[00:03:54] It is also fallen, Right? Sin has entered into the picture and therefore, while matter is good, it is also tainted with a tendency toward Augustine would say nonbeing away from God, away from reality. And therefore there is a tendency in the human heart always to pick some little part of the material world and set it up as though it were absolute transcendence. And the name for that is idolatry. And so that's one of the concerns that come out of Augustine struggle with dualism. The other issue is the question of the sacraments. Because August in Sacramento theology had such a powerful influence on the Middle Ages. And again, here he's he's he's coming at the other side. Matter is good. And therefore God can and does speak to us not only in Scripture, not only by his spirit, but also in the signs of the sacraments, in bread and in wine and in water. And so the affirmation of the created order undergirded and affirmed this sacramental view of the Christian life that was so important to Augustine, and then later becomes an issue in the Reformation. So that's the first issue. Dualism. He rejects dualism in its Manichean form, and yet there these two issues that are left kind of dangling for the Christian tradition to work out over the next thousand years, and that come full force on the plight of the reformers because they have to deal with these issues afresh in the 16th century. As I'm going through this, if you have questions, you don't understand what I'm saying. You would disagree with what I'm saying. Interrupt. That's okay. I want you to understand. I'd rather go slow and have you understand and rush through it and cover a lot of material that leaves you wondering what I'm talking about.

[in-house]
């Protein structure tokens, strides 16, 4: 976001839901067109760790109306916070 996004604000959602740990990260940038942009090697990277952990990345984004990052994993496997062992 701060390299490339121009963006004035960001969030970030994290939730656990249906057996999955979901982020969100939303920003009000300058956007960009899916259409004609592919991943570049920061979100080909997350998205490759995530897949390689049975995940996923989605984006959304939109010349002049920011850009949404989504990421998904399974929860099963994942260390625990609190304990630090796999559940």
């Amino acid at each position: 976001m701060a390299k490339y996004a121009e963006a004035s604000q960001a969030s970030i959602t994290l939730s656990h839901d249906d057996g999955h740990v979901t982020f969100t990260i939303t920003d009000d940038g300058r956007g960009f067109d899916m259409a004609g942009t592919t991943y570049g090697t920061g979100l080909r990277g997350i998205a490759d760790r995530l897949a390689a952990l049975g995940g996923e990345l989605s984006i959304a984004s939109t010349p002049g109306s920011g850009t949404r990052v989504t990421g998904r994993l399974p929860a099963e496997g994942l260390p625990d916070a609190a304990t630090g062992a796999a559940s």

[00:06:02] Okay. I'm going to speak up real loud so everybody can hear from the first point to do. Exactly. And the second point had to do with this time. Well, no, I said out of this rejection of dualism, there are two issues that both relate to the question of matter. So he rejects the Manichean view that matter is evil. But if you're going to say matter is good, then you have this question of how matter is to be used with reference to worship particularly, and the sacramental theology. On the one hand that comes out of Augustine and this fear of idolatry on the other. Sometimes those are working at cross. For example, the medieval view of the Lord's Supper. We'll come to all of this later is just to give you a little for of you here. But what the reformers objected to in the doctrine of transformation was that these people had made a little piece of bread. God, they were bound, dallying and worshiping matter. But you see in the Catholic view, what was going on there was the real presence of Christ. It was it was it was not idolatry at all for the Catholics. They didn't see it that way. They saw it as union with Christ. And that is a part of the ambiguous heritage of Saint Augustine. Okay. I know there are a lot of questions there, and don't worry about that. But I just want to understand the problem right now. We'll work with the answers later. Now number two. The second battle he fought. I'll just mention this briefly, because I don't think it's as important for the purposes of the Reformation skepticism. You remember he went through that brief phase in his pilgrimage when he was himself a skeptic, was questioning, doubting that there could even be any truth or any knowledge that was available, questioned everything down, everything, and finally began to doubt his doubts and question his questions.